Applying for council housing
We are currently reviewing how we allocate housing in the borough. You can find out more and give your views here.
There are very few council and housing association properties available in Barnet and demand for housing far exceeds our supply.
This means that:
- We can only help people with the most urgent housing need. Most people will not qualify for help with their housing.
- Our first priority will be to help you stay in your current home.
- If we are able to help you find housing we will offer you one suitable offer of accommodation only. If you do not accept this it is likely that we will not be able to help you further.
- For most people the quickest and most effective way to solve your housing problem will be for you to find your own accommodation in the private rented sector (PRS). The PRS in Barnet is very expensive and if you are on a low income you may need to look for accommodation in areas which are more affordable for you.
How to apply for housing help
The Housing Options Team at Barnet Homes manages the allocation of housing on the council's behalf. You can find out more about applying for housing on the Barnet Homes website. Please read the information provided carefully before making an application.
If you believe that you qualify for support with your housing please contact Barnet Homes using the details on the right of this page.
A housing officer will assess your housing problems and give you advice on what options you have to solve them. They will be honest with you about whether they can help you.
There is no application form for you to fill in. If Barnet Homes need more information, you may be asked to attend an interview at Barnet House to help them understand your housing problems fully. You will need to provide documents to confirm your identity and current address.
In order to complete your application, Barnet Homes will need to ask you questions about your housing problem and what your housing needs are. It is important that you tell them as much information as possible and be absolutely honest with them, even if you think it will affect how they assess you. You are required by law to give truthful information and if you withhold relevant information during the application process we may take legal action against you.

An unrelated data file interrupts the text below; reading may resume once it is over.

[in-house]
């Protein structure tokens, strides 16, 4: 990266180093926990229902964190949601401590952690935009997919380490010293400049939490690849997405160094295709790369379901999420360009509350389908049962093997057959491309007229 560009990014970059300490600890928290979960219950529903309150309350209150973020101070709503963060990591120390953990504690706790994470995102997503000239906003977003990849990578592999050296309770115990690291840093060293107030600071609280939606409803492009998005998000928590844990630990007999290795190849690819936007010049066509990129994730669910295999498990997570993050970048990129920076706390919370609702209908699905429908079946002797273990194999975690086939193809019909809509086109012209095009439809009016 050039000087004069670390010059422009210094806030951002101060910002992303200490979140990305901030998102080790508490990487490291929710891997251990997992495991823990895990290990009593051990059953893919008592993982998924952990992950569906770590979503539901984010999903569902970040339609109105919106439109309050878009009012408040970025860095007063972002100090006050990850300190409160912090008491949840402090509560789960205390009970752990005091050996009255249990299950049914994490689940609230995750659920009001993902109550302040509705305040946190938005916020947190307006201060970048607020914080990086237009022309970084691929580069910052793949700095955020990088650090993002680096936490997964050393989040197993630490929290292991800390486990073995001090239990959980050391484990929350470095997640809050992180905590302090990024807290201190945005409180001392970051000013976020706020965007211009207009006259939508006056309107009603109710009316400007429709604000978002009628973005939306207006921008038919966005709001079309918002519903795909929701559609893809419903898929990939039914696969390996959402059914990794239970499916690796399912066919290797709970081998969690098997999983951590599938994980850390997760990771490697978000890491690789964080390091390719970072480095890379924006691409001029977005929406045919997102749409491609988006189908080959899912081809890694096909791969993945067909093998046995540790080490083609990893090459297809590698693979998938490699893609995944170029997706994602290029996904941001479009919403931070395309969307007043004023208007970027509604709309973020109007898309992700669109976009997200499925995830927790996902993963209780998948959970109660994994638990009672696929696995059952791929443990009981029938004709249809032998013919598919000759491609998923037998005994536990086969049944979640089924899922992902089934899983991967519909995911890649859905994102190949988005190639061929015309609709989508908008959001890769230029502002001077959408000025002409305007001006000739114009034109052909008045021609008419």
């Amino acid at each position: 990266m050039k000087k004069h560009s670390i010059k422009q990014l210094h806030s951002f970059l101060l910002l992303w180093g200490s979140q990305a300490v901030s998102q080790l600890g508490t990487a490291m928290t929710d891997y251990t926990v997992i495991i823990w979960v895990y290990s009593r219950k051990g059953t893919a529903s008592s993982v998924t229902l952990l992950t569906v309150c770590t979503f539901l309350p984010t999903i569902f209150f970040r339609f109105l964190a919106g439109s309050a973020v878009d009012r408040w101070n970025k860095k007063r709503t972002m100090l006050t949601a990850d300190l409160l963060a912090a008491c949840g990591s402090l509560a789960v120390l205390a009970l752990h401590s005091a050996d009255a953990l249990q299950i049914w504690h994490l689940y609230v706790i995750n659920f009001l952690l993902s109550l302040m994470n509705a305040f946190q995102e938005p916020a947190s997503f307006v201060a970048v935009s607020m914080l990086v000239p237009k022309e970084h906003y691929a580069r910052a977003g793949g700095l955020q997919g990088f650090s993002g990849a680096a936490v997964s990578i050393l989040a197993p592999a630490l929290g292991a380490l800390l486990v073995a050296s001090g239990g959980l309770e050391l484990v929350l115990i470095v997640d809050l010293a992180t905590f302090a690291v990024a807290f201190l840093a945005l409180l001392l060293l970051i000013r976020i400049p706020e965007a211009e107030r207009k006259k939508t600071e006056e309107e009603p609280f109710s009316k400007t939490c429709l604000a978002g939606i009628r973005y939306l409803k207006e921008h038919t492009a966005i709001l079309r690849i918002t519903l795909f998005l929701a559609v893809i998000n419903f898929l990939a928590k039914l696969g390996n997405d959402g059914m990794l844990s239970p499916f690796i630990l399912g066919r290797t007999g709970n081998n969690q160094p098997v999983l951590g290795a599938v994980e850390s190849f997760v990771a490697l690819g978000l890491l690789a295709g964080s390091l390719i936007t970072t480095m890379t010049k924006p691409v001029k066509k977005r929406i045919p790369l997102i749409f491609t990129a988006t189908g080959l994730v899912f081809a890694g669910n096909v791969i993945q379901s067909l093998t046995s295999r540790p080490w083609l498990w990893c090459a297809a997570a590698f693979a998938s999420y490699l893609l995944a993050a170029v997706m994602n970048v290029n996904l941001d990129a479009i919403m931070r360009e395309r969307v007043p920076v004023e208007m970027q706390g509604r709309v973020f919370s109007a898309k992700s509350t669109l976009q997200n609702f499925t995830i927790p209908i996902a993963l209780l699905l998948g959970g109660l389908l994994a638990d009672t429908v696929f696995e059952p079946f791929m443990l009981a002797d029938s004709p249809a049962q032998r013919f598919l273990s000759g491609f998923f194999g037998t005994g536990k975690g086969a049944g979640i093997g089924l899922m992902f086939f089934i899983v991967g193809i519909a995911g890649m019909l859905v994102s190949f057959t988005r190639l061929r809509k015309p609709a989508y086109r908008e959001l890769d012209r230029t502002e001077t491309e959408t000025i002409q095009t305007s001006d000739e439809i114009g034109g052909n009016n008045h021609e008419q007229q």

It is important that you tell Barnet Homes as soon as possible if it is likely that you could become homeless. They will do everything they can to prevent this and will assess your situation, offer advice and explain your options.
How do we decide who to help?
Our allocations scheme sets out how we allocate housing. It explains how we identify who we can assist and how we prioritise applicants for rehousing. You can read our allocations scheme in the download section on the right.
We operate a simple banding system which is summarised below. Homes are usually offered to people in band 1 first:
|Who is this for?||Example|
|Band 1||For people who need a home urgently||Somebody who has a life- threatening medical condition and cannot remain in their current home|
|Band 2||For people who need home and do something for the community||A working family with young children who are about to become homeless|
|Band 3||For people who need a home but are not entitled to the community contribution award||A family with 3 children who are overcrowded because they live in a 1 bedroom flat|
|Band 4||For people who need housing but have a lower priority||People who have not lived in Barnet for 2 years but the council has accepted a duty to house|
Barnet Homes may offer applicants a council home, housing association home or a home in the private rented sector.
If you cannot afford to live in Barnet and you do not have a strong need to stay in Barnet we will offer you a property in a more affordable location. This will not be in Barnet and in many case will not be in London.
Doing something for the community
Priority for housing is given to applicamts who have a housing need and who also put something into the community. This could include people who need to move and are working, volunteering, training, or are foster carers or former members of the armed forces. We understand that sometimes people may be less able to do community work and we take this into account when making decisions.